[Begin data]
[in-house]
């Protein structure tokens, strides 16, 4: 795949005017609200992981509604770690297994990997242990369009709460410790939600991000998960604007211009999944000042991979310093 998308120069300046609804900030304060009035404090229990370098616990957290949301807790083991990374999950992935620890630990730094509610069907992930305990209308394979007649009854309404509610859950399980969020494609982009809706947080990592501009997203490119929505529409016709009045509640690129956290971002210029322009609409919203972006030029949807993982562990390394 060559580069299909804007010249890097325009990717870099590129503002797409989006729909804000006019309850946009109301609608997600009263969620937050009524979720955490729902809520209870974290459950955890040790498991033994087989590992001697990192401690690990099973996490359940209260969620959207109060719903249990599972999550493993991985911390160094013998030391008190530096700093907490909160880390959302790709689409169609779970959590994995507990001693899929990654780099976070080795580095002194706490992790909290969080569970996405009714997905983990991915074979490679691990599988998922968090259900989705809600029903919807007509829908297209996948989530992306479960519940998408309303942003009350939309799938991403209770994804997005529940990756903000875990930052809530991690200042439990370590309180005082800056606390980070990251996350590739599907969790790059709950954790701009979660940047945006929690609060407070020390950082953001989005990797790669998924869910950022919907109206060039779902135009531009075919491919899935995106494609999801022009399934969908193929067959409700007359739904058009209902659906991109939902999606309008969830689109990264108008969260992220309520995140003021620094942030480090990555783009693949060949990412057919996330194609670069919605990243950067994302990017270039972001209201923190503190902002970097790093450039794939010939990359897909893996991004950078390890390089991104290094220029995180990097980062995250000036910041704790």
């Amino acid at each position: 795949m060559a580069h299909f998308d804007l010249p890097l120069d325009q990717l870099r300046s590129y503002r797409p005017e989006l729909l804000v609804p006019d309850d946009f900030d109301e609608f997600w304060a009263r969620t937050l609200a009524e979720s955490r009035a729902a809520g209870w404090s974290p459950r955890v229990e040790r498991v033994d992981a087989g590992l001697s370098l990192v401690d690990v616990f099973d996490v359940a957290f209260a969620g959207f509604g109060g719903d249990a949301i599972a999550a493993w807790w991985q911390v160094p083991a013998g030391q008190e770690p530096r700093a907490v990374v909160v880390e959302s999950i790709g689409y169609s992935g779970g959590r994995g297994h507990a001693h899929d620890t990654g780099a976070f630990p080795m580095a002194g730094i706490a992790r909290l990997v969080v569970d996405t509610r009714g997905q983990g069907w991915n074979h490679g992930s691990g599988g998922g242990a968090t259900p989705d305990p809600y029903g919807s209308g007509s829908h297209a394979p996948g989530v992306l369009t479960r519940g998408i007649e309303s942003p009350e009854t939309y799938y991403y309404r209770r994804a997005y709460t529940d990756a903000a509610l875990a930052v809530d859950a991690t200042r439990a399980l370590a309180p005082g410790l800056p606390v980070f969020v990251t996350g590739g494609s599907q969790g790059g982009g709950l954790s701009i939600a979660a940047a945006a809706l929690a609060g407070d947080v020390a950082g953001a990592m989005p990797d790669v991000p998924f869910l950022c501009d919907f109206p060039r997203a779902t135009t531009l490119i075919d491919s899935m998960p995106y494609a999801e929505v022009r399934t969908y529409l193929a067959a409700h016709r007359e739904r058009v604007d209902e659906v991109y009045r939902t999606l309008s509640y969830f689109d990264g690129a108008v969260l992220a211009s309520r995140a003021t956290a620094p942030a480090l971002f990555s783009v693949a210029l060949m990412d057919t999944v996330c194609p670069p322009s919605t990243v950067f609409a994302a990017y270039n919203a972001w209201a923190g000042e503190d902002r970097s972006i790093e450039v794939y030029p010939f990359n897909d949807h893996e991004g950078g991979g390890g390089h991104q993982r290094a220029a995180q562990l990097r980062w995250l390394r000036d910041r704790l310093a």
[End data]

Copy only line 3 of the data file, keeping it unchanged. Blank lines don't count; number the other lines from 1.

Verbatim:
């Amino acid at each position: 795949m060559a580069h299909f998308d804007l010249p890097l120069d325009q990717l870099r300046s590129y503002r797409p005017e989006l729909l804000v609804p006019d309850d946009f900030d109301e609608f997600w304060a009263r969620t937050l609200a009524e979720s955490r009035a729902a809520g209870w404090s974290p459950r955890v229990e040790r498991v033994d992981a087989g590992l001697s370098l990192v401690d690990v616990f099973d996490v359940a957290f209260a969620g959207f509604g109060g719903d249990a949301i599972a999550a493993w807790w991985q911390v160094p083991a013998g030391q008190e770690p530096r700093a907490v990374v909160v880390e959302s999950i790709g689409y169609s992935g779970g959590r994995g297994h507990a001693h899929d620890t990654g780099a976070f630990p080795m580095a002194g730094i706490a992790r909290l990997v969080v569970d996405t509610r009714g997905q983990g069907w991915n074979h490679g992930s691990g599988g998922g242990a968090t259900p989705d305990p809600y029903g919807s209308g007509s829908h297209a394979p996948g989530v992306l369009t479960r519940g998408i007649e309303s942003p009350e009854t939309y799938y991403y309404r209770r994804a997005y709460t529940d990756a903000a509610l875990a930052v809530d859950a991690t200042r439990a399980l370590a309180p005082g410790l800056p606390v980070f969020v990251t996350g590739g494609s599907q969790g790059g982009g709950l954790s701009i939600a979660a940047a945006a809706l929690a609060g407070d947080v020390a950082g953001a990592m989005p990797d790669v991000p998924f869910l950022c501009d919907f109206p060039r997203a779902t135009t531009l490119i075919d491919s899935m998960p995106y494609a999801e929505v022009r399934t969908y529409l193929a067959a409700h016709r007359e739904r058009v604007d209902e659906v991109y009045r939902t999606l309008s509640y969830f689109d990264g690129a108008v969260l992220a211009s309520r995140a003021t956290a620094p942030a480090l971002f990555s783009v693949a210029l060949m990412d057919t999944v996330c194609p670069p322009s919605t990243v950067f609409a994302a990017y270039n919203a972001w209201a923190g000042e503190d902002r970097s972006i790093e450039v794939y030029p010939f990359n897909d949807h893996e991004g950078g991979g390890g390089h991104q993982r290094a220029a995180q562990l990097r980062w995250l390394r000036d910041r704790l310093a």